Brazil's Amazon region houses latex 'love factory'

Madeleine Pradel
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Rubber tapper Raimundo Pereira collects sap from a rubber tree in a forest in Xapuri, Acre State, in northwestern Brazil, on October 8, 2014

Deep in Amazonia, Raimundo Pereira expertly cuts a gash in a rubber tree to collect white sap destined for the nearby factory at Xapuri, the world's only producer of contraceptives made from tropical forest latex.

Raimundo's precise, speedy technique bears witness to the fact that he started work aged just nine, accompanying his rubber-tapper father -- himself the son of a rubber tapper -- in shifts starting at dawn.

"I'm still doing it at 51. I like this work as the air is pure here. I shall carry on as long as my body holds up," he told AFP.

Raimundo works for the Natex condom factory -- affectionately nicknamed "the love factory" -- an innovative non-profit venture that is playing a key role in Brazil's fight against AIDS and also providing good jobs for local rubber tappers, paying above-market prices for their labor.

Raimundo can neither read nor write but dubs himself "a connoisseur of products from the forest and medicinal plants."

The father of three children, who are receiving the schooling he didn't, explained: "Today, I no longer think about learning to read. I am proud as the factory has given me social visibility and a better wage."

- Chico Mendes territory -

The Natex factory was founded in 2008 at Xapuri in the Amazonian state of Acre in Brazil's far north, a place known for the struggles of famous conservationist Chico Mendes, a rubber tapper gunned down in 1988 by local ranchers engaged in deforestation. The factory came into being thanks to the policies of former president Luiz Inacio Lula da Silva, in office from 2003 to 2010, said director Dirlei Bersh. It was the government which put up the 30 million reais ($14 million) needed to fund the not-for-profit enterprise.

"In part it was designed to relaunch a dormant economy at a time when the price of rubber had slumped but also to underpin the fight against AIDS via the free distribution of condoms," Bersh said.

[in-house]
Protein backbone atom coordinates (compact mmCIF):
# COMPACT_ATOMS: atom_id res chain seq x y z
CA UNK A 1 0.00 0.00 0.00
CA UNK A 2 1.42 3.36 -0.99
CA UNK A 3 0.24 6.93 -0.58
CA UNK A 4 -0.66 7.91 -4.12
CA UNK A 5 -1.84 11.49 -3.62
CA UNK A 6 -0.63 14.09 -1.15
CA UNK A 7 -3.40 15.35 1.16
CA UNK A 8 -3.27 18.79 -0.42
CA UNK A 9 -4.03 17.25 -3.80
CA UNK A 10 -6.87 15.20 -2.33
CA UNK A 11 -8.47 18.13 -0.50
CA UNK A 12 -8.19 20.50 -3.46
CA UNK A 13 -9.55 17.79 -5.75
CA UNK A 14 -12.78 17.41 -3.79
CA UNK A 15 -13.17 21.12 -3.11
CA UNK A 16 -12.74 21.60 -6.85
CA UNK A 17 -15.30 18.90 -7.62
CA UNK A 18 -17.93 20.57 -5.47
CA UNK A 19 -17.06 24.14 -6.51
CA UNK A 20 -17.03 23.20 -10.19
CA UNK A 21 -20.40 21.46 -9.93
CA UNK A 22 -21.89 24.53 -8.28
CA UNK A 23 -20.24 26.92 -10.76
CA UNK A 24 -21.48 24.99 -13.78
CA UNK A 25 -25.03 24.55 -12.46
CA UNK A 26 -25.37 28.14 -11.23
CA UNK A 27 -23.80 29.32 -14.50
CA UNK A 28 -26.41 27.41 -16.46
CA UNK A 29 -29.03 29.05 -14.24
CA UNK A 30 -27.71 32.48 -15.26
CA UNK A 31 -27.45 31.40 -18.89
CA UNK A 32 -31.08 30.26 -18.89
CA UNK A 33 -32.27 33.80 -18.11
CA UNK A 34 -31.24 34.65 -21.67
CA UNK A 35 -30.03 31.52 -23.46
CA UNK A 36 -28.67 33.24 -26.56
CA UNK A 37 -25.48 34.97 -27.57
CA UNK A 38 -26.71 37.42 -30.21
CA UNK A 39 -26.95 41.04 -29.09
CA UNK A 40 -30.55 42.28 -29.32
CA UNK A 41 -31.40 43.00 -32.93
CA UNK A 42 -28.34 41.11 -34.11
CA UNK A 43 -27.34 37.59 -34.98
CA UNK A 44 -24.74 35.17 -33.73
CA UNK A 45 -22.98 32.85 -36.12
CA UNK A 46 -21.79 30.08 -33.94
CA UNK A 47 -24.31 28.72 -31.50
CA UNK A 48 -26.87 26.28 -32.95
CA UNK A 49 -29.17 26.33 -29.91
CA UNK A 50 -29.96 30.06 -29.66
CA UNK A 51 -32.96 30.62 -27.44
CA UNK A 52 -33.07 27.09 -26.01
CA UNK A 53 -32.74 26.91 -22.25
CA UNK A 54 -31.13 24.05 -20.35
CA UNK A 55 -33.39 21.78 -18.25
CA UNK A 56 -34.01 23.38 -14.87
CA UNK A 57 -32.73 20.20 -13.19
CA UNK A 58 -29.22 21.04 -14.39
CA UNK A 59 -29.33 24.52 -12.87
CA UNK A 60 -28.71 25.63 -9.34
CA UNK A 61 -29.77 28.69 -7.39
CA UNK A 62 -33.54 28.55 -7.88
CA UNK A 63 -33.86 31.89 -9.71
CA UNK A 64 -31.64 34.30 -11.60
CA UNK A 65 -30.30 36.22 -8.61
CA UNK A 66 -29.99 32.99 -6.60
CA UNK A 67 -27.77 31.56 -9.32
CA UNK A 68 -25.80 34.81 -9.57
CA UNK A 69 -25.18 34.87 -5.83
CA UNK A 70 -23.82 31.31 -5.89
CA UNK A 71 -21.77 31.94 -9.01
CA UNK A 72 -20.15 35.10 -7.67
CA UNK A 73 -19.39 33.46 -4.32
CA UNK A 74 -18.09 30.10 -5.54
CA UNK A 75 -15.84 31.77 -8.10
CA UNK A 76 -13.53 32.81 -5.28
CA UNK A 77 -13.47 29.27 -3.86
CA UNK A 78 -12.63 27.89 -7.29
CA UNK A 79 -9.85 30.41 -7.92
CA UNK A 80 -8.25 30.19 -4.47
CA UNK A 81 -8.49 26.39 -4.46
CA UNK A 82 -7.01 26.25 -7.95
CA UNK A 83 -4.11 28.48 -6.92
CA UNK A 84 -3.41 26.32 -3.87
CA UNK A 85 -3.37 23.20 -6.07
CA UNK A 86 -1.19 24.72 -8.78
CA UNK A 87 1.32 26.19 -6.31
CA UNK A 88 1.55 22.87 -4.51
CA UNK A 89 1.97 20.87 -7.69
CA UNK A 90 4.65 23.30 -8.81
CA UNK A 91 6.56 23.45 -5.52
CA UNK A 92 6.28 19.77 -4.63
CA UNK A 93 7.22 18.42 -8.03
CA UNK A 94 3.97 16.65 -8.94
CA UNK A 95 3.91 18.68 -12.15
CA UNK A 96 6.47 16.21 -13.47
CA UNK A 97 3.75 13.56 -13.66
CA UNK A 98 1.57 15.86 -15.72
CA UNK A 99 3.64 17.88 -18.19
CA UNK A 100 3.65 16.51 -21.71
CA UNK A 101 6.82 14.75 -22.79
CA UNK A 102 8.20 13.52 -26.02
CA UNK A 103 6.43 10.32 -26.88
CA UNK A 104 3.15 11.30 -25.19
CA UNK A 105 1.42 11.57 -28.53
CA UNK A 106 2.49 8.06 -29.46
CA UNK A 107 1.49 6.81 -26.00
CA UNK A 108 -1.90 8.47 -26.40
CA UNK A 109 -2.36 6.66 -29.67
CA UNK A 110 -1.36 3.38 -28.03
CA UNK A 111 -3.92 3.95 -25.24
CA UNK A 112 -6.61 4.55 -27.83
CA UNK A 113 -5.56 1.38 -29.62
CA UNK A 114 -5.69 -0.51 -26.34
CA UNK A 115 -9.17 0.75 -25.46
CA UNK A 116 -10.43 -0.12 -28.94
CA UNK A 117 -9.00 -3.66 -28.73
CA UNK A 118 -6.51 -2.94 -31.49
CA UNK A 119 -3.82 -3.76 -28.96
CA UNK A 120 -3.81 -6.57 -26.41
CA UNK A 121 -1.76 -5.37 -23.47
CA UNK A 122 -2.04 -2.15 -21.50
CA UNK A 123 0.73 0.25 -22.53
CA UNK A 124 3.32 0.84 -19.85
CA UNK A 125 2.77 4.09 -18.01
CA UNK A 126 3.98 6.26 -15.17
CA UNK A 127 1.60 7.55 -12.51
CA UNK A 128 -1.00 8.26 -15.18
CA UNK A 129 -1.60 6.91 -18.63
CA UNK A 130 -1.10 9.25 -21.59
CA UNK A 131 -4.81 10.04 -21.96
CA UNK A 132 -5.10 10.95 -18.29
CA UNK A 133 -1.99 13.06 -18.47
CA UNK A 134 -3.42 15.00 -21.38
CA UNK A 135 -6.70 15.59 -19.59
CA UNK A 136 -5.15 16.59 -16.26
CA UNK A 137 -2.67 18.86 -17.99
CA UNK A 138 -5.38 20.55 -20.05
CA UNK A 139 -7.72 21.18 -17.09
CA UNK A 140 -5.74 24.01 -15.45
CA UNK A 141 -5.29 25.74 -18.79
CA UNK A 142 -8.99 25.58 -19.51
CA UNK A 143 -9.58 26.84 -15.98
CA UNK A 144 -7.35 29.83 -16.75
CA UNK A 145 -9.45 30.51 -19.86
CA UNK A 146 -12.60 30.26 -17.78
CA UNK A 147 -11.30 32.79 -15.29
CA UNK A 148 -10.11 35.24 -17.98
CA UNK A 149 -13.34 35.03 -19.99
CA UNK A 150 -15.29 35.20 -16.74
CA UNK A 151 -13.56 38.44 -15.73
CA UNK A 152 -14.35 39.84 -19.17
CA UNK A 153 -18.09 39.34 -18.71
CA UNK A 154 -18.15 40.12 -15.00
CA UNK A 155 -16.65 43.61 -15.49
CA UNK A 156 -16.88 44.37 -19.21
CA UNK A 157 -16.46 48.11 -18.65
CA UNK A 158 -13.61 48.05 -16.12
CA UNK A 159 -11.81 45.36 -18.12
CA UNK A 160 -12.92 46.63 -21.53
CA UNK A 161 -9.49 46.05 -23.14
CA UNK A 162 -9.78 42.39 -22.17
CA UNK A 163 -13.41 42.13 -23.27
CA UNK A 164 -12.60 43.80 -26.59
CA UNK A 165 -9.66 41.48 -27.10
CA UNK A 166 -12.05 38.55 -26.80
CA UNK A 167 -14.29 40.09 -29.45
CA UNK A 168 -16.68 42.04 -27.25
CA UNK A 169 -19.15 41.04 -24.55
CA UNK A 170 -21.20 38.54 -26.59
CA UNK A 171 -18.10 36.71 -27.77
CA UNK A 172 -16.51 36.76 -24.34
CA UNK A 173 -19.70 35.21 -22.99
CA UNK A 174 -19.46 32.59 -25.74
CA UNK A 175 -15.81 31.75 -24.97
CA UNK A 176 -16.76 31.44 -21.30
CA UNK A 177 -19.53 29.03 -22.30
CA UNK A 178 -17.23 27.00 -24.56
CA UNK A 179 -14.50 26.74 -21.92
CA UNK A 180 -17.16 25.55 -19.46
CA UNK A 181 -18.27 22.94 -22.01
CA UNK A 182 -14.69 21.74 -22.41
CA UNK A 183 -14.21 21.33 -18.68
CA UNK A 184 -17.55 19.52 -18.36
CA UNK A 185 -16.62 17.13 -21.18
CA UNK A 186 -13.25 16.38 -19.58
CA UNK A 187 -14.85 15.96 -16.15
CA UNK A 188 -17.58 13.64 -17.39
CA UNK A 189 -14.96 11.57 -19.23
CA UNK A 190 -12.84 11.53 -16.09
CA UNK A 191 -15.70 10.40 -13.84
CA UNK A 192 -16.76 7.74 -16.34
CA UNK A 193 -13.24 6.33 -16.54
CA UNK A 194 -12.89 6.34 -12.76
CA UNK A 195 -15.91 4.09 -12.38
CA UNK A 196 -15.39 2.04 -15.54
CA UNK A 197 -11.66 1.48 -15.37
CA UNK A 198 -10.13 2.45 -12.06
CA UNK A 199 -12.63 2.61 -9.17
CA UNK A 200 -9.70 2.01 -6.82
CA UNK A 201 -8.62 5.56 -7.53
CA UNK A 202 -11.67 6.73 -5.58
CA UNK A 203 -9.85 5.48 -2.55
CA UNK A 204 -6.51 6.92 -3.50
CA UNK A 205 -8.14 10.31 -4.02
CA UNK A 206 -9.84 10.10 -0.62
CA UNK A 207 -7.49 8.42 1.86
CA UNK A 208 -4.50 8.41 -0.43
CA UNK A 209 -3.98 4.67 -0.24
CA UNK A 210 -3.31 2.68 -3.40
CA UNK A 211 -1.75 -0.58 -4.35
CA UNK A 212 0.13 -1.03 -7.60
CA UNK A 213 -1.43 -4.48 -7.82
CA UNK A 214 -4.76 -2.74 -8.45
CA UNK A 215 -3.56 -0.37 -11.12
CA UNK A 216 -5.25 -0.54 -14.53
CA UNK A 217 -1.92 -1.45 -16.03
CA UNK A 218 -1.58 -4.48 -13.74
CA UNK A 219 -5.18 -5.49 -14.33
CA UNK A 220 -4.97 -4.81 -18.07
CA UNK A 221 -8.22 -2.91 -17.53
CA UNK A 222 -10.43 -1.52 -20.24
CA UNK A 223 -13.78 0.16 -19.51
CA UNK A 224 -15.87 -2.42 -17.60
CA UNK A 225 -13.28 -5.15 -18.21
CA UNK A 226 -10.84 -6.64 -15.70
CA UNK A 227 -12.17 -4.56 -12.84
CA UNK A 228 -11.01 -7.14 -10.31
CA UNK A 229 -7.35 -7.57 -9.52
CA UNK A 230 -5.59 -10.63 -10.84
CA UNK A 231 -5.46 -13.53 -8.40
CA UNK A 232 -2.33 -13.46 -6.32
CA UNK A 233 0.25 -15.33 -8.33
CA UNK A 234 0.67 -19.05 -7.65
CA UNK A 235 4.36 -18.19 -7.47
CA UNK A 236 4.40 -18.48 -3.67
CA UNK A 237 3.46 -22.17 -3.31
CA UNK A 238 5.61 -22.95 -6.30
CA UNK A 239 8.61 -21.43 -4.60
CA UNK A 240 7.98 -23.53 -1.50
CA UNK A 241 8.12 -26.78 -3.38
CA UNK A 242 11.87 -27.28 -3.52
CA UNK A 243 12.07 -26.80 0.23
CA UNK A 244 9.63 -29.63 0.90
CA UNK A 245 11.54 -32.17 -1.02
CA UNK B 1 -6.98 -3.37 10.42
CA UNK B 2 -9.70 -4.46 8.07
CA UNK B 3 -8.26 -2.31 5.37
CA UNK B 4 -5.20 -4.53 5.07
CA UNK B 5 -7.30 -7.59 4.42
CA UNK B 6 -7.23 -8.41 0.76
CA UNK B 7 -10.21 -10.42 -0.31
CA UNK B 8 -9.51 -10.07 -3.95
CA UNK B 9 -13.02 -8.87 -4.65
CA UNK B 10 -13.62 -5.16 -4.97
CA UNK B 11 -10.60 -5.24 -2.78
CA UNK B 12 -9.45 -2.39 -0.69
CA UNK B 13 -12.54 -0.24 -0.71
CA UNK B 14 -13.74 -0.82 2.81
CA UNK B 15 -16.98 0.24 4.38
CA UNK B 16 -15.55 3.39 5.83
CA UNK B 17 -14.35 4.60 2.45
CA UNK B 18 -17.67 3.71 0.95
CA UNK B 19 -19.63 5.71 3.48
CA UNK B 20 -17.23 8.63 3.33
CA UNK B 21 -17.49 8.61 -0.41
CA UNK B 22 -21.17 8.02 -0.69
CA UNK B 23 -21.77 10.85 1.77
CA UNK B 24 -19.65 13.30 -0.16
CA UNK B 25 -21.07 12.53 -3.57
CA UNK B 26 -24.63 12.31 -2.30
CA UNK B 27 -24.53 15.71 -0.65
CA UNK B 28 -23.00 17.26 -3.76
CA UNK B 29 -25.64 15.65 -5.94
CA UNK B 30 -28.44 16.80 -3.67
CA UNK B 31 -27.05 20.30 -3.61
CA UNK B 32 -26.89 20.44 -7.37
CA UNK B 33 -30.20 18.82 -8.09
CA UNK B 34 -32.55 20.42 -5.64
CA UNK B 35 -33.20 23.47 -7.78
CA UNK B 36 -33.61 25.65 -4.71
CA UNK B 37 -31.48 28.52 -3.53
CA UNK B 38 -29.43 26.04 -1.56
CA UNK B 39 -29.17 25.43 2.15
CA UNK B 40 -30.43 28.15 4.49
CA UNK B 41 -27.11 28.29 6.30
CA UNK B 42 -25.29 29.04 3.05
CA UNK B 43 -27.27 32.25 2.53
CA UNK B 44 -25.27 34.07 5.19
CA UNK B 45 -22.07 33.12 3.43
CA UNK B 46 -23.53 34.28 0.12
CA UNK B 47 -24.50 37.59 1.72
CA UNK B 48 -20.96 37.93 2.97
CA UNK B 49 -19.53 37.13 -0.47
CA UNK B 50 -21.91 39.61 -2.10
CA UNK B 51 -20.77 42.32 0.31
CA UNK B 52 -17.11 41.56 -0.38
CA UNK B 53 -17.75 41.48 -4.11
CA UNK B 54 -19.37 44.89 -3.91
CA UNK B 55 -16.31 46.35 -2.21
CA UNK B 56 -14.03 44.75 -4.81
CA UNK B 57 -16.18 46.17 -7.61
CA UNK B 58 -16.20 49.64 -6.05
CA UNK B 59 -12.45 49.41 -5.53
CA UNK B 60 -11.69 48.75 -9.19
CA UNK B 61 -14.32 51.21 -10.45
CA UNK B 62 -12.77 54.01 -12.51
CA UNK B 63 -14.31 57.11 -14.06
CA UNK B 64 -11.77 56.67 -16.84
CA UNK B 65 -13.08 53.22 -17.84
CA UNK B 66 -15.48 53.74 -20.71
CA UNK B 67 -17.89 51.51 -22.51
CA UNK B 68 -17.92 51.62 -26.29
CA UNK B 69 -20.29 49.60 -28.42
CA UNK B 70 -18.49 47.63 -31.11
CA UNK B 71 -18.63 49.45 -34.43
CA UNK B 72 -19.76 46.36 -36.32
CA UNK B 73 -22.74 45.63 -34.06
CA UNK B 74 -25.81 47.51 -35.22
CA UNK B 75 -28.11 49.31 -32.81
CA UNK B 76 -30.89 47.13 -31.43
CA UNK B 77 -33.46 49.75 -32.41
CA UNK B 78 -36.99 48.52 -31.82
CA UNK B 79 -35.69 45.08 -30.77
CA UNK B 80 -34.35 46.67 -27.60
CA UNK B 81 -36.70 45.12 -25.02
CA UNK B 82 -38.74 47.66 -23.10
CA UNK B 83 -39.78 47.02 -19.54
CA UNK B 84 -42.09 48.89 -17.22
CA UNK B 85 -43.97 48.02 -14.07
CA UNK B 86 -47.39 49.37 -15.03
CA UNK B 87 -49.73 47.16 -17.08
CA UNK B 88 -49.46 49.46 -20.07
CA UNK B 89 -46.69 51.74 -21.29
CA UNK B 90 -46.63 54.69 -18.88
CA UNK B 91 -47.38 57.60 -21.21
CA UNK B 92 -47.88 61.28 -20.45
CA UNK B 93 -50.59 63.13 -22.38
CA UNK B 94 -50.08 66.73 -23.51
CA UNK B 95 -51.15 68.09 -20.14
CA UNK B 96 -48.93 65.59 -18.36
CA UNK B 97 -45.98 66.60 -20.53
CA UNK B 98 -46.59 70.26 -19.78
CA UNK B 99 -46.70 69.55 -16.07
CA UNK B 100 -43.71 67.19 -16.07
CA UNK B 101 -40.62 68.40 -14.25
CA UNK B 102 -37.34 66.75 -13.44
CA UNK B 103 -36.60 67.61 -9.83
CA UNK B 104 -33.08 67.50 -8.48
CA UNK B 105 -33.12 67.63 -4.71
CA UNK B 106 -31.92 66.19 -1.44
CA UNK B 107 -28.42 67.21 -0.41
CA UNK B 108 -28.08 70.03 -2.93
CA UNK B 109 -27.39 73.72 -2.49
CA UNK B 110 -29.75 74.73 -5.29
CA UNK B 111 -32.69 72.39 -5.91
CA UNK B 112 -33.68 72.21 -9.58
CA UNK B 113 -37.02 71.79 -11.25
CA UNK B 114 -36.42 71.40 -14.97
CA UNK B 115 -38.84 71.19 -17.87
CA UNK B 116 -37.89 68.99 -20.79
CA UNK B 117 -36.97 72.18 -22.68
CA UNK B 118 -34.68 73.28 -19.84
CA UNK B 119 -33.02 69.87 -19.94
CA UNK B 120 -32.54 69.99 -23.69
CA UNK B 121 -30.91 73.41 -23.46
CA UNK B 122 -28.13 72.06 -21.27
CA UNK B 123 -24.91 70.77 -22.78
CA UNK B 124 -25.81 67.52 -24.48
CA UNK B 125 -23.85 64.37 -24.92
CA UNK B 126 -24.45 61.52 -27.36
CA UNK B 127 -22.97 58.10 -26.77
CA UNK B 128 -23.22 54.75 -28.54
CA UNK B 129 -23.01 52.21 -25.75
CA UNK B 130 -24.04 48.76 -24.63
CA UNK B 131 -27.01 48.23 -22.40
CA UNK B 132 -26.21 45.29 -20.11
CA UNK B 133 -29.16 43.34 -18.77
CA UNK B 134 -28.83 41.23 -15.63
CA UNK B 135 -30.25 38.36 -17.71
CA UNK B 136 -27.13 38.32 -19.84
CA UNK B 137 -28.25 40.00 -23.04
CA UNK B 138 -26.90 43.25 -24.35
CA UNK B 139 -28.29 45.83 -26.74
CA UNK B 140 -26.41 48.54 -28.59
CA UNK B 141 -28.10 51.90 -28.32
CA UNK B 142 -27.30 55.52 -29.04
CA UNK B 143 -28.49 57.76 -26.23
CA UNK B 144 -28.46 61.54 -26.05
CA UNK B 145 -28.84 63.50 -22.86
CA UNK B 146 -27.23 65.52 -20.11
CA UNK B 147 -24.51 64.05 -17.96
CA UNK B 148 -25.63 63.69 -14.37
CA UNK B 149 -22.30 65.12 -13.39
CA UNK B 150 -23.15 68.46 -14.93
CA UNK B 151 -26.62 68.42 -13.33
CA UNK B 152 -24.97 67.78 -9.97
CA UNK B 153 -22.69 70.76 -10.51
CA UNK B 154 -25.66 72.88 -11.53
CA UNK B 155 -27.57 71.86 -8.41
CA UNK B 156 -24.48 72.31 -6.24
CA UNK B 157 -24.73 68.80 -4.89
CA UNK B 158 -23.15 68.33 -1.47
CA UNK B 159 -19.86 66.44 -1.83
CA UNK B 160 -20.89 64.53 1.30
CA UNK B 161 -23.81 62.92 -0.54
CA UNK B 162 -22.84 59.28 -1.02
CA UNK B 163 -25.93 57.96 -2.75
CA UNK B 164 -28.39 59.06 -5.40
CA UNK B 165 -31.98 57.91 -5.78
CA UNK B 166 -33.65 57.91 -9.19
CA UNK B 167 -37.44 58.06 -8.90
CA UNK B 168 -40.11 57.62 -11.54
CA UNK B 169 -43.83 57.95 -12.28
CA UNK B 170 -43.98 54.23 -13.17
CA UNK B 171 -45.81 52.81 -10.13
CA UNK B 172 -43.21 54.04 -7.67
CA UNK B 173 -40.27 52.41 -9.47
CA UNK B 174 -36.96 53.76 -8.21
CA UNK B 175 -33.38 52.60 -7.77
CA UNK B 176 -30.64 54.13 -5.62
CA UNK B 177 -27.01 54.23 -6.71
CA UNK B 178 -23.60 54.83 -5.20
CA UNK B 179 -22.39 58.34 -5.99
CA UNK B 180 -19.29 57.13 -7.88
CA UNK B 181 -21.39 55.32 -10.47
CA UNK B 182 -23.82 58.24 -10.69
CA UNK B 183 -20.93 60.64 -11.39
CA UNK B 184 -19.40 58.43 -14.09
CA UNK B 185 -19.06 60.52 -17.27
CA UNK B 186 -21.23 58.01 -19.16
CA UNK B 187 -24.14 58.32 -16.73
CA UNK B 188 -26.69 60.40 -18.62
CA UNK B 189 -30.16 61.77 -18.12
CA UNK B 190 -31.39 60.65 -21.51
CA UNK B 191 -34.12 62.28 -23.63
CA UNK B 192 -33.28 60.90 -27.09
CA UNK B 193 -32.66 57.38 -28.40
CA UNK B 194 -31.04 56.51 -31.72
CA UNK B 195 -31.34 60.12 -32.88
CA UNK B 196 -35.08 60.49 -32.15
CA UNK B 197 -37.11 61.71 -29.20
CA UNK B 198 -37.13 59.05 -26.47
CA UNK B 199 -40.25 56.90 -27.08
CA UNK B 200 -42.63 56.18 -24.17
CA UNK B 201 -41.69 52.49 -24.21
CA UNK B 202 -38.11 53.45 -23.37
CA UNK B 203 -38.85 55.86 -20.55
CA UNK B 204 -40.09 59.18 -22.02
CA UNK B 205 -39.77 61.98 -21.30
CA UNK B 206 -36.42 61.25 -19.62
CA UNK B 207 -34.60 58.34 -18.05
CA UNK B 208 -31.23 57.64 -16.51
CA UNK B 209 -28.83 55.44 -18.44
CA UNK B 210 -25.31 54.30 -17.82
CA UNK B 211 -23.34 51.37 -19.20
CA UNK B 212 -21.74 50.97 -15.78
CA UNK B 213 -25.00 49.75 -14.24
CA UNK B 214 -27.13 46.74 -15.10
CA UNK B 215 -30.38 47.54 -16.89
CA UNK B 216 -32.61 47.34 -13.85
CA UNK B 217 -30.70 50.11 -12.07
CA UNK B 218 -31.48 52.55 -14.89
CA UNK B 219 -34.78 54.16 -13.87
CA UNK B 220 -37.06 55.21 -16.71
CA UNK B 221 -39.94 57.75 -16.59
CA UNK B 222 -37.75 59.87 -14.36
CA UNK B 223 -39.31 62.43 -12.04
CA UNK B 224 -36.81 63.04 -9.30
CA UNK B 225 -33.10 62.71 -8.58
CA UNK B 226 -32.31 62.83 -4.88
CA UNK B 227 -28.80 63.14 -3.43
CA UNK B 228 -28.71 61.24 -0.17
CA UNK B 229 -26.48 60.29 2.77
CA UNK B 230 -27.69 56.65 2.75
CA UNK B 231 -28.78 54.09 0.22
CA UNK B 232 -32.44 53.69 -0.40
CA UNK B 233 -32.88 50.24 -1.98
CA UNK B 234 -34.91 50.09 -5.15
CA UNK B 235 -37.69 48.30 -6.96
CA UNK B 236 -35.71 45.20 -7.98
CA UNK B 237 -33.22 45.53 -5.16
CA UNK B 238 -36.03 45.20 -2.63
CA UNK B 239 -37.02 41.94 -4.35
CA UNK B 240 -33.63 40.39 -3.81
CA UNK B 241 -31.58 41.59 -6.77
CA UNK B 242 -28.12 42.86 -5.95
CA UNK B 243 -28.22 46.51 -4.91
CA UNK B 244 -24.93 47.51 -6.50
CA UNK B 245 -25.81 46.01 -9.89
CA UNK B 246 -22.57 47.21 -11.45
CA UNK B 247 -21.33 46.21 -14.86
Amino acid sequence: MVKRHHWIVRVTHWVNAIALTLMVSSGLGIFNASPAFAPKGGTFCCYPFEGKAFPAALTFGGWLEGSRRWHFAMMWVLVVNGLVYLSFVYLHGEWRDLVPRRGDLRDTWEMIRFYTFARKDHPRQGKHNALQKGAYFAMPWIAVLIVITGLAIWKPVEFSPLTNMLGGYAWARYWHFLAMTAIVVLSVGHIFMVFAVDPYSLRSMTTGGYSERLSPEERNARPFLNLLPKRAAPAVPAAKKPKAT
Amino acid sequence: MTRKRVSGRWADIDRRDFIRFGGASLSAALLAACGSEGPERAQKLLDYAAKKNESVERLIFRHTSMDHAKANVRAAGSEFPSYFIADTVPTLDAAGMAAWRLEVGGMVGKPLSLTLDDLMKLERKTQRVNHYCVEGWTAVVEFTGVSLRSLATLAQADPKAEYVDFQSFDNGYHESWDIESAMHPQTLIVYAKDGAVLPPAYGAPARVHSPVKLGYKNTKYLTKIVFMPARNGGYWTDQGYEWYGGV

So it was that the site earned its "love factory" sobriquet at its inauguration by then secretary of state for health Gerson Penna, at a time when contraception in predominantly Catholic Brazil was something of a taboo.

"To begin with people mocked. But today the 170 employees of Natex are proud of the (AIDS) prevention role of the factory," Bersh said.

Natex today produces around 100 million contraceptives a year -- all of them destined for the Brazilian health ministry for distribution to the population at large. In time the firm wants to double capacity.

It is keeping alive a long history of rubber tapping in Amazonia, which first caught the rubber bug in the late 19th century.

The city of Manaus, with its magnificent opera house in the heart of the jungle, symbolizes the prosperity of that era.

But Manaus lost the monopoly on production in 1912 after rubber trees in Malaysia and Sri Lanka -- planted by the British with seeds they smuggled out during the Amazonian rubber boom -- ended up producing latex more efficiently and in greater quantity.

- 'Venus shirts' -

Natex's current production equates to a fifth of the 500 million condoms -- known as "camisinhas de Venus," or little Venus shirts in Portuguese -- that the government hands out annually free of charge in a country where 730,000 people are HIV-positive.

Brazil is a pioneer in the anti-AIDS fight, providing free treatment.

"Natex is the only condom factory in the world to use 'native' latex. Its elasticity and resistance are far superior to that of cultivated latex, mainly imported from Malaysia," said Bersh.

In all, 700 rubber-tapper families have been recruited across the region and 489 have worked to provide the factory this year with 250 tons of natural rubber.

"Rubber-tappers receive eight reais ($3.50) per kilo of rubber -- that is 270 percent above the market price," said Bersh.

"That includes the value of the product and the environmental services for the tapper's role as a guardian of the forest," a symbol of sustainable development for the entire Amazonia region.

"If Chico Mendes were still alive he would be happy to see that the struggle which he started is still bearing fruit. His dream was to see the forest living," said Raimundo, who knew the slain activist.